Van der Pal’s experiments show that 5 minutes after handwashing, the oils in the skin come back, and that 15 minutes after washing, there is more oil than prior to washing because the body is working to redevelop the oil lost.

Hand creams are left on the surface of the paper.

Antibacterial gels also do not prevent oils from being left on paper.

In the future van der Pal expects to study how drying/aging affects a wider range of paper, how long the fingermarks last on the paper, and what effects whether the marks darken.

Questions from the Floor:

Q1: Can you still detect marks on paper that have been washed? A1: Yes, you can still detect marks on paper that has been subsequently washed up to 3 months.

Q2: Regarding gels, how long did you wait until you tried to detect the oils? A2: we tested at different intervals of time.

Q3: Was there a transfer of the materials/paper to the gloves? A1: Reusing gloves can cause a transfer. Some gilding can attach to cotton gloves. Nitrile shouldn’t pick much up.

44th Annual Meeting – Research and Technical Studies Session, May 16, 2016, “Combining RTI with Image Analysis for Quantitative Tarnish and Corrosion Studies” by Chandra Reedy

This talk focused on the combination of two technologies, Reflectance Transformation Imaging (RTI) and Image analysis. Much of the talk dealt with the application of these two technologies to evaluate accelerated aging or Oddy Test coupons in a quantitative manner. As the evaluation of Oddy tests has traditionally been subjective, making reproducibility problematic, I was particularly interested in the potential for quantitative analysis.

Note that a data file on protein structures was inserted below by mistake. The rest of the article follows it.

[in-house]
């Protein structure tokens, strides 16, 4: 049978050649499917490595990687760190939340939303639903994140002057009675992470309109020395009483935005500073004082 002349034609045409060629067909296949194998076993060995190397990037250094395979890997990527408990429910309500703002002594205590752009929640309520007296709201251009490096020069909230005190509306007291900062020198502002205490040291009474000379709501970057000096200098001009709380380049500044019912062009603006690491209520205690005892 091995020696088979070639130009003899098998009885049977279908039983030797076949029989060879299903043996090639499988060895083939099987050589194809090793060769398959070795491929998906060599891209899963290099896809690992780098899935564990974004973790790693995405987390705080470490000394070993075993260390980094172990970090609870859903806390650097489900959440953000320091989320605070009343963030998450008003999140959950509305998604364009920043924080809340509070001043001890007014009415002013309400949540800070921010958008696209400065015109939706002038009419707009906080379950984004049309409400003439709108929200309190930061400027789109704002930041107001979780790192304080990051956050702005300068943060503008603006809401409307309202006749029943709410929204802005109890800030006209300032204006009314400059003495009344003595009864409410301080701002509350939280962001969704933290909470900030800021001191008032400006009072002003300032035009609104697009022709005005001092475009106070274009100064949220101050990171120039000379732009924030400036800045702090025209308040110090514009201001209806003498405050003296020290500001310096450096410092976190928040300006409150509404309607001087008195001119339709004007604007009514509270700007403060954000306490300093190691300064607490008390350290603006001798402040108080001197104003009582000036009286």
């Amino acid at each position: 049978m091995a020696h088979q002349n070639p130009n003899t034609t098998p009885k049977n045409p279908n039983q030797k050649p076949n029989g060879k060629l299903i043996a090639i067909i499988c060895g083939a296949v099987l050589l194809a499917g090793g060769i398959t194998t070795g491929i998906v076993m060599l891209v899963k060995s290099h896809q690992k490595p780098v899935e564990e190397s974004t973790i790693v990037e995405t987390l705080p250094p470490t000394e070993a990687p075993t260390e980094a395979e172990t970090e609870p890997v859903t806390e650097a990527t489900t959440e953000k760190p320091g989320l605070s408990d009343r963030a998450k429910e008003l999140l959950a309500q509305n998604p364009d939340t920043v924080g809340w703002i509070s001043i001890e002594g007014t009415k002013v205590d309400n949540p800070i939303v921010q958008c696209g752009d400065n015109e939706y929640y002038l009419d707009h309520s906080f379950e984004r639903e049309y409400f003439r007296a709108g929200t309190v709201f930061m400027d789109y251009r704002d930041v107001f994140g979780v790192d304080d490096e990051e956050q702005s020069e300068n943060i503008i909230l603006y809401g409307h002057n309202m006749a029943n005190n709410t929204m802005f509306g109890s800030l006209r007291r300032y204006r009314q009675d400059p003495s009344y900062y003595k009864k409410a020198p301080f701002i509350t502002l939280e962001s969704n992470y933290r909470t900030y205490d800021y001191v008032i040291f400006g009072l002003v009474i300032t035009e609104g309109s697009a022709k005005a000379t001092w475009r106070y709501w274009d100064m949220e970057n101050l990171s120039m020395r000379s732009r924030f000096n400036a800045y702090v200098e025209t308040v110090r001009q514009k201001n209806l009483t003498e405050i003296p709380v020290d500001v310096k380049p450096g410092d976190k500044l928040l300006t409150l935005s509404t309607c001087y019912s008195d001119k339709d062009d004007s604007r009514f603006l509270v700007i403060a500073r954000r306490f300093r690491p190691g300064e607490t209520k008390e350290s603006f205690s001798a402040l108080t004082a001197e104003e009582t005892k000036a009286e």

Reflectance Transformation Imaging (RTI) is a relatively inexpensive and simple tool that creates a mathematically synthesized image of an object’s surface from a series of image (typically ~36) lit from different angles and directions. The image produced by the RTI software can reveal visual information that is difficult to discern under normal conditions.
Image analysis software utilizes algorithms that enhance the visual separation of features and marks them for analysis, a process known as segmentation, thereby enabling those features to be quantified. The software used by the authors of this presentation was Image Pro Premier by Media Cybernetics, which has previously been used for thin section analysis of ceramics.
The authors used RTI and Image analysis in combination to evaluate Oddy test coupons. The process aided in visual assessment, improved the documentation of the results, and provided quantitative results. Adding RTI and Image analysis to the Oddy test protocol was not a cumbersome addition, requiring only ~ 20 minutes. It was noted that the type of coupon used made a big difference for this technique, as foil and bent coupons were not ideal since the added texture complicated interpretation of the results.